Separate statements made Thursday by Egyptian President Mohamed Morsi and Secretary of State Hillary Clinton revealed the nub of the issue that has sparked anti-U.S. protests in many Muslim countries—the incompatibility between shari’a and the First Amendment.
“The Islamic sanctities and prophet Mohamed is a red line for all Muslims,” Egypt’s state information service cited Morsi as saying in a speech on state television.
“We do not accept and we consider an enemy anyone who assaults our prophet through words or deeds,” he said, according to Al-Masry al-Youm. “I represent all the Egyptian people, I deprecate and I stand against whoever tries to abuse or exercise abuse of any kind against our prophet or any of the Islamic holy sites.”
At the State Department, speaking alongside her Moroccan counterpart, Clinton said, “our country does have a long tradition of free expression which is enshrined in our Constitution and our law, and we do not stop individual citizens from expressing their views no matter how distasteful they may be.
“There are, of course, different views around the world about the outer limits of free speech and free expression, but there should be no debate about the simple proposition that violence in response to speech is not acceptable,” she added.
Clinton balanced her remarks with strong condemnation of the Mohammed movie clip at the center of the controversy, while Morsi balanced his with condemnation of any action going beyond peaceful protests at U.S. diplomatic missions.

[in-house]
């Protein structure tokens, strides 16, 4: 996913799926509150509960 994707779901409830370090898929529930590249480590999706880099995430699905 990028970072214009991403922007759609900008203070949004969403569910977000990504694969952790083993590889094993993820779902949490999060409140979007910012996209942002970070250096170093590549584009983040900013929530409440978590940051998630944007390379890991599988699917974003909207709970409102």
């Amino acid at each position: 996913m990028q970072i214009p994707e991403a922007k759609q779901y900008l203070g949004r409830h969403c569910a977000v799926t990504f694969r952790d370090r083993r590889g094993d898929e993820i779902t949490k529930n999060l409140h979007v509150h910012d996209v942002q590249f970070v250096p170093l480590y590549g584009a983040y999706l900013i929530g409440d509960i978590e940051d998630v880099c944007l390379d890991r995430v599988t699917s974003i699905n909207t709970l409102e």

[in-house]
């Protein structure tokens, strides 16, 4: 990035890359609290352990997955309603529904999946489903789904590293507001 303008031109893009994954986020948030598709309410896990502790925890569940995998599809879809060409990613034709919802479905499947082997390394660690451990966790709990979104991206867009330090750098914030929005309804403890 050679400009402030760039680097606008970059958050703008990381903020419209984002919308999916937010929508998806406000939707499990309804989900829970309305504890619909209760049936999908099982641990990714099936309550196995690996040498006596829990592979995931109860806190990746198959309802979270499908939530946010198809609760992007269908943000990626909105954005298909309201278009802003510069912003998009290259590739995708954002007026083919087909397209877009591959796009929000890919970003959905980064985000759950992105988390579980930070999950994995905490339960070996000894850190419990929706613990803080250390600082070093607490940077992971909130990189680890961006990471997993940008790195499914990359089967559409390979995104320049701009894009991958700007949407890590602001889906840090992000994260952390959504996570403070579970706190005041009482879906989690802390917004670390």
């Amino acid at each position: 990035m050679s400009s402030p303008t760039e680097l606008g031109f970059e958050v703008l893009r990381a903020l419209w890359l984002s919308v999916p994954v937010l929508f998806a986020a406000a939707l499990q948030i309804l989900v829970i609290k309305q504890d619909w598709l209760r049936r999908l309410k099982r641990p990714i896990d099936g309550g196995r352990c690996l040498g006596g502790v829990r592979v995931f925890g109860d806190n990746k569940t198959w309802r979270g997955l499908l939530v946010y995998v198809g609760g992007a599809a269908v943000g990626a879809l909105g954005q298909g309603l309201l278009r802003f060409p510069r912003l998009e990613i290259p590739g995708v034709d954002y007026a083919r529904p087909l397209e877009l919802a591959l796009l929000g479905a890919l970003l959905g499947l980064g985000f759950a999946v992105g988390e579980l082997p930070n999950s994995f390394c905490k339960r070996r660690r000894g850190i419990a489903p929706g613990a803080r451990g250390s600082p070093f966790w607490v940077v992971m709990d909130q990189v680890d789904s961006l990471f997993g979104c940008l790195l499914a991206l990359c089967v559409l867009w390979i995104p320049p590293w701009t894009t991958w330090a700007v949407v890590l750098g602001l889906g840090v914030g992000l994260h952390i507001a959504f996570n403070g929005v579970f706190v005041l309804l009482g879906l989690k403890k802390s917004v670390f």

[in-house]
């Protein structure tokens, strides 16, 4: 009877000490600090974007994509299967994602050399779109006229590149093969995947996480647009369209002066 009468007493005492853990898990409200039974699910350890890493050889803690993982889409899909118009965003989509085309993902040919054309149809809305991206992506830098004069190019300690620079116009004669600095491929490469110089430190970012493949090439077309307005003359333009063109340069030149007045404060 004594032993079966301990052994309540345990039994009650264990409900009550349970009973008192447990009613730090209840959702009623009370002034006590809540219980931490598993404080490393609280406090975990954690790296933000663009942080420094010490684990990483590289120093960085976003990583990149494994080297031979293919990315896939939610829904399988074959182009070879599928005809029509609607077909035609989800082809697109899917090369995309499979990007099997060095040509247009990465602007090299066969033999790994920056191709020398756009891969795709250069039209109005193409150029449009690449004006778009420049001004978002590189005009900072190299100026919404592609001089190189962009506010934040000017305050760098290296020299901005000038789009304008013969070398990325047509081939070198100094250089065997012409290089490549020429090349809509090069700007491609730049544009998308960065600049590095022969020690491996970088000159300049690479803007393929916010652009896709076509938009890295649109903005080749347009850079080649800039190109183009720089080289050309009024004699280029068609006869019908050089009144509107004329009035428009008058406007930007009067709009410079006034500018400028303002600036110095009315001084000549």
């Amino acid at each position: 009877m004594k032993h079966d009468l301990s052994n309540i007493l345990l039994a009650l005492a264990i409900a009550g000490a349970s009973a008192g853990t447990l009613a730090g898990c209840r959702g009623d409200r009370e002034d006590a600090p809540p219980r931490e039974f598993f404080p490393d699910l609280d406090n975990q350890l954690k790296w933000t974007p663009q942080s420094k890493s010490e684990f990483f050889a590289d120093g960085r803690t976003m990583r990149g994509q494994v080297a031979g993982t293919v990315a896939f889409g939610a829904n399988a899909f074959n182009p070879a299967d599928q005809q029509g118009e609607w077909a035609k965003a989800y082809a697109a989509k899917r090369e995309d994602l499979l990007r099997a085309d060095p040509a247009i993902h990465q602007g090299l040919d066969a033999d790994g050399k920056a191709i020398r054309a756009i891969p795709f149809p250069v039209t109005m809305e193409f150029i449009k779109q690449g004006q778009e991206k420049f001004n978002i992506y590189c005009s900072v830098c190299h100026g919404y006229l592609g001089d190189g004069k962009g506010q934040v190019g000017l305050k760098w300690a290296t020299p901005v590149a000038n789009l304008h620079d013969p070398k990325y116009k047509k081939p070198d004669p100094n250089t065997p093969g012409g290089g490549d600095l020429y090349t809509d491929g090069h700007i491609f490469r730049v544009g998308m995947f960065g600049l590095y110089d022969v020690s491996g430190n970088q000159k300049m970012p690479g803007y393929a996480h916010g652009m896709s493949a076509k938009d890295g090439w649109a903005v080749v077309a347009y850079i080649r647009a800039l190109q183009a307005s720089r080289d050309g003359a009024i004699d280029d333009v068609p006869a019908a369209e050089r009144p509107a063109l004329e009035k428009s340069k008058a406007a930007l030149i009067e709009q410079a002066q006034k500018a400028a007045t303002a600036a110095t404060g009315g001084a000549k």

But their respective words underlined the deeper and enduring clash between a constitutional guarantee of freedom of expression and the requirement inshari’a that makes “blasphemy” a punishable offense.
In some countries where shari’a holds sway, blasphemy against Mohammed is punishable by death, usually based on the Qur’anic injunction that “those who wage war against Allah and His Messenger” should be killed, crucified, lose their limbs or be exiled (Qur’an 5:33).
Although compliance and enforcement vary, the constitutions of at least 18 countries include phrases such as shari’a forming “the basis for,” “the principal source of” or “the main source of” legislation—Afghanistan, Bahrain, Egypt, Iran, Iraq, Jordan, Kuwait, Libya, Malaysia, Maldives, Mauritania, Oman, Pakistan, Qatar, Saudi Arabia, Somalia, United Arab Emirates and Yemen.
In Afghanistan, for example, the latest State Department report on international religious freedom notes, “An Islamic judge may impose a death sentence for blasphemy, if committed by a male over age 18 or a female over age 16 of sound mind. Similar to apostates, those accused of blasphemy are given three days to recant or face death.”